It seems, however, that even such laudable actions as Chancellor Folt meeting with conservative student leaders is a step too far for some liberal members of our community, simply because it validates the allegations of conservative students.

When should it ever be acceptable to invalidate the experiences and emotions of campus conservatives? The correct answer, indeed, the liberal answer, is never.


David Ortiz

The Hypocrisy of People on this Campus

Campus Life, Conservative, CRDaily, Elections, North Carolina Politics, Politics, Student Government, Students, UNC

Honestly, what is it about some people that make them so bent on destroying another person’s moral fabric simply because of the person they voted for. In an absolutely appalling article titled “The Hypocrisy of Summers and Walker” Ishmael Bishop completely demonizes Kathryn Walker and Houston Summers because they voted for Thom Tillis in the last election.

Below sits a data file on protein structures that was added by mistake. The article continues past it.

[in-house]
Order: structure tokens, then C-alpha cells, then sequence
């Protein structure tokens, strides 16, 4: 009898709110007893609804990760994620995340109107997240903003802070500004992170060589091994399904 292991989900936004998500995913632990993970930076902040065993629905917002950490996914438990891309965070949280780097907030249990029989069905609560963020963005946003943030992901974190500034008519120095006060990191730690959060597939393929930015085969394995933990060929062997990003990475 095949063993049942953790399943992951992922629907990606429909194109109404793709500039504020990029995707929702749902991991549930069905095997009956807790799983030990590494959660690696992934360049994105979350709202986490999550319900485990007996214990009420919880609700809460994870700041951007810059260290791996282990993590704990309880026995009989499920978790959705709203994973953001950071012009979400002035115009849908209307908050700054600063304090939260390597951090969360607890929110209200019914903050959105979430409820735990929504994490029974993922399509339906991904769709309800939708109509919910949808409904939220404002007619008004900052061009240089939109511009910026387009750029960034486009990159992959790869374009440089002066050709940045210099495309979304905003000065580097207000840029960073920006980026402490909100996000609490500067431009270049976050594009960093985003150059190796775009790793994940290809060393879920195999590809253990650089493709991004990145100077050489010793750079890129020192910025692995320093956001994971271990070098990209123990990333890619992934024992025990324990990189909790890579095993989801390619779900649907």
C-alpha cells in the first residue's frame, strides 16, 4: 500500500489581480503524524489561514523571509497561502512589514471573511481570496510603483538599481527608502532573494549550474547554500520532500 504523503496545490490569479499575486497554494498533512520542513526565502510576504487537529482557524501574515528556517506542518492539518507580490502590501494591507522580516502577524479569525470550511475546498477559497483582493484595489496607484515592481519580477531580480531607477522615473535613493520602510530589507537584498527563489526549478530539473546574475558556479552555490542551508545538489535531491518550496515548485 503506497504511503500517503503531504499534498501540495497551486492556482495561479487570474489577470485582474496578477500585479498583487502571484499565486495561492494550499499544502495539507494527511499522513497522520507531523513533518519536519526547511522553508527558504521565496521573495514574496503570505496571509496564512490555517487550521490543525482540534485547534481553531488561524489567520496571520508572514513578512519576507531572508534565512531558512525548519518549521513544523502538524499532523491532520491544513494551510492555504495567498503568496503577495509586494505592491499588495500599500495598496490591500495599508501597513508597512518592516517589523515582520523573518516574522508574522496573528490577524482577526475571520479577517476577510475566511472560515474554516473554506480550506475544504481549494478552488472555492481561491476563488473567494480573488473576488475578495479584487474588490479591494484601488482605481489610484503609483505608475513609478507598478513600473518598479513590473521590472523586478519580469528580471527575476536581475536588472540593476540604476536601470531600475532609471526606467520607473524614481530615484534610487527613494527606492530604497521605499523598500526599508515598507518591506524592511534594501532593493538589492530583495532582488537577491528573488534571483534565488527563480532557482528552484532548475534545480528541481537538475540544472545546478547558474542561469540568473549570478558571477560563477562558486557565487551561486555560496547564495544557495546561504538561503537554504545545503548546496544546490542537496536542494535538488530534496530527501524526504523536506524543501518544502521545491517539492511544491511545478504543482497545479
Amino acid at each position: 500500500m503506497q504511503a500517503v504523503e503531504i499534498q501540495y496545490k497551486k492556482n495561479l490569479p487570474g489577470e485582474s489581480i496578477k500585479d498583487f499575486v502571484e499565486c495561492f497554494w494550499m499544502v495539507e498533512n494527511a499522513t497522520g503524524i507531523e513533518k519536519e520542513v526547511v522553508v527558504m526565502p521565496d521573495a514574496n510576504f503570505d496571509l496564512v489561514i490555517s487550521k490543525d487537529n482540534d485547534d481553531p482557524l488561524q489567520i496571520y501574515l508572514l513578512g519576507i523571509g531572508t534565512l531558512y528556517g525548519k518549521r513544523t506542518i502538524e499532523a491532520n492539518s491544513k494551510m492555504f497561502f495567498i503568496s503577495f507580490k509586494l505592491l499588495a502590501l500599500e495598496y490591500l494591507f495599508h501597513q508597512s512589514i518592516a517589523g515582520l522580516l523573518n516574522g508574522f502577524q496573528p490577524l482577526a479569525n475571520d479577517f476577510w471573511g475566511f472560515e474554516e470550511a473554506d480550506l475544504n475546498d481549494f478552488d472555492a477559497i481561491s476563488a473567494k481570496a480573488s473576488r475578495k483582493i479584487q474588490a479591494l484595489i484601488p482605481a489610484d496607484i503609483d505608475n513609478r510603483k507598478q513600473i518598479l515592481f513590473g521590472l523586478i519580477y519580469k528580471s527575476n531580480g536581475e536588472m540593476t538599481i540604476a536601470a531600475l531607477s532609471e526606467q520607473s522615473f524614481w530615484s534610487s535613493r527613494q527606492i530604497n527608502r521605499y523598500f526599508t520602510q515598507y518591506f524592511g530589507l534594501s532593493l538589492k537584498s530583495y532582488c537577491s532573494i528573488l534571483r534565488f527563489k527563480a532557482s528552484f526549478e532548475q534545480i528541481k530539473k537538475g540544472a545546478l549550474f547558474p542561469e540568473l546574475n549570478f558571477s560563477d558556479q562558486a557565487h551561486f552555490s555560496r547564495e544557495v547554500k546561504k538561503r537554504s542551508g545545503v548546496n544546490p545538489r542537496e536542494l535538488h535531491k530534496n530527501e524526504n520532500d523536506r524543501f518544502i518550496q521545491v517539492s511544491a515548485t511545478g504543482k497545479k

Here’s the link, by the way: http://sbpmatters.com/2015/02/03/the-hypocrisy-of-summers-and-walker-2/

How, can YOU call yourself a Tar Heel for blatantly questioning the ideals of someone you do not know? Do you know who they are? Do you know what they’ve been through? Do you know anything about them other than the vote they cast? I don’t know about you or anyone else at this school, but I think that is a HUGE rush to judgment and an unfair and hypocritical one at that. Do you know WHY they chose to vote for Tillis? MAYBE it had nothing to do with his social views, but of course that wasn’t taken into consideration in the least bit.